Tuesday, July 12, 2011
How NOT to Treat Yourself When Chronic Illness Strikes
"It took an intense moment of physical and mental suffering for me to finally let go of blaming myself for having become chronically ill"
* * *
There are too many twelve-steppers in today's society, who've been told that they need to take responsibility for everything that happens, which has resulted in the concept of "accidents happen" disappearing.
But in some cases, the attempt to force someone to take responsibility reaches absurd heights. One of my closest friends went to her long-time doctor, who in a moment of forgetfulness prescribed something she's allergic to, resulting in a stroke and, eventually, death. I have had people tell me that I need to take responsibility for my friend's death because I could have told this intelligent woman to drop her doctor (who had no prior malpractice lawsuits), because I didn't call her immediately after the appointment to find out what he prescribed so that I could look it up and tell her not to take it, because I wasn't riding in the car with them to give her CPR en route to the ER, etc., etc., etc.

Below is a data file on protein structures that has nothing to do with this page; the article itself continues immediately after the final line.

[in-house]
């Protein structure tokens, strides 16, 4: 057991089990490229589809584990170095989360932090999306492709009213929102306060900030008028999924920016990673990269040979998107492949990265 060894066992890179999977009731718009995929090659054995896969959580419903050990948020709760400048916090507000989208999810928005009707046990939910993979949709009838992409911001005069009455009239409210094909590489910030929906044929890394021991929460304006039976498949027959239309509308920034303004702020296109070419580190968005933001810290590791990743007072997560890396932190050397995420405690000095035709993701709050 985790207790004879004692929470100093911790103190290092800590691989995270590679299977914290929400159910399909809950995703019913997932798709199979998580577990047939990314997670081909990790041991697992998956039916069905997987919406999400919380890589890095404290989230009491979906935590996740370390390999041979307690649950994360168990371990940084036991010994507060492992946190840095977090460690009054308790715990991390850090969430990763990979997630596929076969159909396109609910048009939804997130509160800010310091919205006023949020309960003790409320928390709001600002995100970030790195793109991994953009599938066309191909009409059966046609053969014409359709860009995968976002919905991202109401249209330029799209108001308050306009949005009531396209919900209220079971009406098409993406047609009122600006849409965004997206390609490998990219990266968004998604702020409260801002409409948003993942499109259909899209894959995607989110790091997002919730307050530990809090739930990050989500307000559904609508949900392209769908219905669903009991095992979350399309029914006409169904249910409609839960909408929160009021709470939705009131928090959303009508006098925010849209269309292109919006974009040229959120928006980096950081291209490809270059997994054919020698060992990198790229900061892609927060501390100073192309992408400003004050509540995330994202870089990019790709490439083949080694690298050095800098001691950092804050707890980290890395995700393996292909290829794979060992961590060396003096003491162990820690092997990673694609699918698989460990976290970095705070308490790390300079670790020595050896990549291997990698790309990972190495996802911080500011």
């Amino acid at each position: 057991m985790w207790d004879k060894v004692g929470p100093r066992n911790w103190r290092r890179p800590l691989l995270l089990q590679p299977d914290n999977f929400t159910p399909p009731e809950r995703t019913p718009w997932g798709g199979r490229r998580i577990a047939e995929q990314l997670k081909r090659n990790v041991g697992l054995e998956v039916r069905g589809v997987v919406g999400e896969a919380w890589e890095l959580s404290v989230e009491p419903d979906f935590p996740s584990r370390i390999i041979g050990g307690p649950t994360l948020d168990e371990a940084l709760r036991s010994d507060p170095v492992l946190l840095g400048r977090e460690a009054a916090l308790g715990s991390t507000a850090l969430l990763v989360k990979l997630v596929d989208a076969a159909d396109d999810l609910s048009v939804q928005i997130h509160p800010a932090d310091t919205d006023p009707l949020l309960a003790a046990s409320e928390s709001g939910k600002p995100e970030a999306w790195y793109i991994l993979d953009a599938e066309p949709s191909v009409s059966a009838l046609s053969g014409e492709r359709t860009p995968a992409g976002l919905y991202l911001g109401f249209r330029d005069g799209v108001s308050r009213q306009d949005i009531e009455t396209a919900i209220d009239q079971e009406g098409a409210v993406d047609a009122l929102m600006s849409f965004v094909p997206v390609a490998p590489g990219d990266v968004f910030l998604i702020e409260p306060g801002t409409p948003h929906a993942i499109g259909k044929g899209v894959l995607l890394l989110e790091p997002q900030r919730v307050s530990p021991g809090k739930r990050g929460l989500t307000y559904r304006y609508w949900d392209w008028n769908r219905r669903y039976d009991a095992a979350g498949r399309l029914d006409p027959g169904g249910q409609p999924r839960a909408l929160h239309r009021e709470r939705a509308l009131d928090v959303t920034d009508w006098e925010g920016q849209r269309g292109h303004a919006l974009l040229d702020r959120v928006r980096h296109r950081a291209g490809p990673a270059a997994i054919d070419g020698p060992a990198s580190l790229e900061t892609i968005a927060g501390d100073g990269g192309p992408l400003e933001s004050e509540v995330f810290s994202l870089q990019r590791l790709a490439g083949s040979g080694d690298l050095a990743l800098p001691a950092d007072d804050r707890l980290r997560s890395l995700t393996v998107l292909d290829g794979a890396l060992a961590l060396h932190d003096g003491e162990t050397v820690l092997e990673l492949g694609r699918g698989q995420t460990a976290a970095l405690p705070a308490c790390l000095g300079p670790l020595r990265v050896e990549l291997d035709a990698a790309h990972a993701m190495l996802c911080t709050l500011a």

There are people at fault for her death -- the doctor and pharmacist who both missed that this drug should not be given to someone with that allergy -- but I refuse to accept that I had any responsibility in this -- I was 30 miles away when it happened.
Similarly, I've been told I got sick because I ate too much junk food (I ate mostly baked chicken and fresh vegetables), had a sedentary job (but I exercised daily), had bad health habits (ummm, I've never smoked, gave up coffee in the 1970s, rarely drink, don't do drugs....), or just plain didn't pray hard enough to be healed. Entire churches and a friend's whole convent were praying for me; I don't think it's a matter of God hasn't heard about my condition, but that He has his reasons for not curing me. And I'm not going to take responsibility for something so clearly beyond my control.